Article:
I have two little boys. They are both young, but our eldest is turning into a little boy, and our youngest is still navigating early toddlerhood. Most of the time they play together quite well, and of course, they are very often practicing their social skills on one another. Read: Annoying and irritating each other. I think of them as a bit like magnets. Where the pull to be together is as equally strong as the push to be apart.
Yesterday we were at a loss for what to do. It felt like we had done everything we could think of. Their wails and frustration levelswere becoming more and more heightened and my presence wasn’t alleviating their struggles. Whichever way I tried to support their independent play wasn't working. It was time for some quick thinking.
“I have an idea” I announced.
Of course I didn’t. Eek.
A chorus of ‘ooh what mumma?” followed me.
“A surprise” said me, “we need to go inside”. Thankfully, inspiration struck. A boredom buster, not taken from Pinterest, but, now I think about it, would probably be there if you searched.
I asked the boys to find some small diggers and dump trucks, and to get their little Roller (a toy replica of the machine that rolls roads). They scattered around the house practically dancing, already united in finding the objects.
I retrieved two trays languishing in the back of a cupboard and felt the thrill of shared excitement with the two boys. It was infectious. I rummaged through my dry goods, retrieving products like flour, oats, barley, icing sugar, pasta. On each of the trays I deposited between half a cup and a cup of each of the dry goods. Both boys were watching me and firing questions, wanting to know what we were going to do next.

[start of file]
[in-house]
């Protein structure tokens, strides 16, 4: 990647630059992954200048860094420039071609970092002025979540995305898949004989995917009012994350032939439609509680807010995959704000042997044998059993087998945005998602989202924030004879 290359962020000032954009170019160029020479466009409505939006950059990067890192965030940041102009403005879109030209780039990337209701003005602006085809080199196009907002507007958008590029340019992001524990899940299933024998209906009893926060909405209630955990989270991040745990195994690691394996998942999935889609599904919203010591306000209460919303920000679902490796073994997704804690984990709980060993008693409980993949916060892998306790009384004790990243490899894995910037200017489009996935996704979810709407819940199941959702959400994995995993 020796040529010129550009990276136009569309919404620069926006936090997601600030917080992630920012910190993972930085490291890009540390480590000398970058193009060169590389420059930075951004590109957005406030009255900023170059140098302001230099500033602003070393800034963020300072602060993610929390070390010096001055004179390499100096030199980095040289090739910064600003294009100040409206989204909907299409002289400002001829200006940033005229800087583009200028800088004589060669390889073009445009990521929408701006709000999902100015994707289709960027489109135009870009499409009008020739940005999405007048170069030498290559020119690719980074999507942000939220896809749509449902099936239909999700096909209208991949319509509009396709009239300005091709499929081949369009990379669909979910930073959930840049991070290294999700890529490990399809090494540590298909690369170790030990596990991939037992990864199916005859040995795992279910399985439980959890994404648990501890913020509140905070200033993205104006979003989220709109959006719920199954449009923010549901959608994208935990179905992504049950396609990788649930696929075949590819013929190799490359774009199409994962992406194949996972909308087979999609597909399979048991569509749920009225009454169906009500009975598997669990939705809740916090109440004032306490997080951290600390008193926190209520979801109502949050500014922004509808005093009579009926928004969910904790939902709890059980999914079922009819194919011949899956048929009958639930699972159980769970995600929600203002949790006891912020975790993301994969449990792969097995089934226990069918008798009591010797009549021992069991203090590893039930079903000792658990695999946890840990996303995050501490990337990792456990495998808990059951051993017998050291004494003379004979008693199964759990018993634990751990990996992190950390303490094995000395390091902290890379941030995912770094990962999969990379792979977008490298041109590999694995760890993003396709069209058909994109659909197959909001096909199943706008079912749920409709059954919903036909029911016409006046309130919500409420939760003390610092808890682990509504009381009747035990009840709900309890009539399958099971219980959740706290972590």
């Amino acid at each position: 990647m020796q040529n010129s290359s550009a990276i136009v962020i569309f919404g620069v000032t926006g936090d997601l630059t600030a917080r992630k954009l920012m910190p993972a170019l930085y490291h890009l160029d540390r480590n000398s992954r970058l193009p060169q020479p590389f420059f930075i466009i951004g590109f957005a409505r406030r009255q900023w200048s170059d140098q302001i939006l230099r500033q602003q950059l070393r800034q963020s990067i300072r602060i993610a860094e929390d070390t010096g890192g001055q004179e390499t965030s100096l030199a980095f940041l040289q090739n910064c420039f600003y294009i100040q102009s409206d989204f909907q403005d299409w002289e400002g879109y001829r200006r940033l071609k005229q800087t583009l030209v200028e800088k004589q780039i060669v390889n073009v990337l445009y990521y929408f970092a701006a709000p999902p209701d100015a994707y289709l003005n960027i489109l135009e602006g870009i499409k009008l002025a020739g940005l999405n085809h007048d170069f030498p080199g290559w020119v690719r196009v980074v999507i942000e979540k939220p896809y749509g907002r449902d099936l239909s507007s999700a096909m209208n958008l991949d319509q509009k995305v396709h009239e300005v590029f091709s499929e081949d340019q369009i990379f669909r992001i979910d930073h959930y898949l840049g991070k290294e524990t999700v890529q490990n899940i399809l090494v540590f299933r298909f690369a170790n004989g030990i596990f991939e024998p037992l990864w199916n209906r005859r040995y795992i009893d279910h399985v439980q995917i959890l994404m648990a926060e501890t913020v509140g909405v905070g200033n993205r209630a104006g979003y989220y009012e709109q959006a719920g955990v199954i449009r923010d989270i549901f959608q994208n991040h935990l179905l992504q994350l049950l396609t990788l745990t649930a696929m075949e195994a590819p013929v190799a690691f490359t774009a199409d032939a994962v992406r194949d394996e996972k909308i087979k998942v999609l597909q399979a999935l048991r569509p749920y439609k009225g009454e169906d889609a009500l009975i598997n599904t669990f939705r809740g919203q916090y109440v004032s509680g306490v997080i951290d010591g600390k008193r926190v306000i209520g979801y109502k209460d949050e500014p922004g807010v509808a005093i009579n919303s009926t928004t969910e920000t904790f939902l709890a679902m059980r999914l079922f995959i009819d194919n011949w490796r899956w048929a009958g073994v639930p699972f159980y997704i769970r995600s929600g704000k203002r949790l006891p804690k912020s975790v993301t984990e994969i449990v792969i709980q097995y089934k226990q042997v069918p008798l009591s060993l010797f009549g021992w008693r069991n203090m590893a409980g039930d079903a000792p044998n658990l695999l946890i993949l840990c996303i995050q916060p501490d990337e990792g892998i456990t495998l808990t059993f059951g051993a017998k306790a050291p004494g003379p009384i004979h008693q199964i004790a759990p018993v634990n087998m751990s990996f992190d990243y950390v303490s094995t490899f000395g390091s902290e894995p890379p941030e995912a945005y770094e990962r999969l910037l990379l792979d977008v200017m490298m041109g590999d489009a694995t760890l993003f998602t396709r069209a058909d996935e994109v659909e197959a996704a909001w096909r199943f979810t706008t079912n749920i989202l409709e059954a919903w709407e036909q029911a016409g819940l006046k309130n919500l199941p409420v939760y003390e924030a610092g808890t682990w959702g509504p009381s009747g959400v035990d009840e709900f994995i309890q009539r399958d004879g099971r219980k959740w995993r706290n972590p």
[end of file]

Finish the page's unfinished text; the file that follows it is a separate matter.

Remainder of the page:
Onto the lawn we went. Each boy had their tray and started working on it. Cars, trucks, dump trucks and diggers were now hard at work. They shared toys back and forth, mostly quite amicably. Although I would recommend you have two dump trucks. We only had one, and it turned out to be the big ticket item. The squabbling had abated, and the feeling in the air was one of comradeship.
Towards the end of their play session, when everything was mixed together and well explored, I provided each boy with a spray bottle filled with water to use on their tray. It got messy, very very messy…. Just the way they like it!
I’m all for helping kids work through their squabbles so that social learning and practicing age-appropriate social skills can happen. But from time to time, doing a ‘pattern interrupt’ with some new-to-them open play, provides just the ticket for dissolving tension, and allowing reconnection.
How do you support your children with squabbles?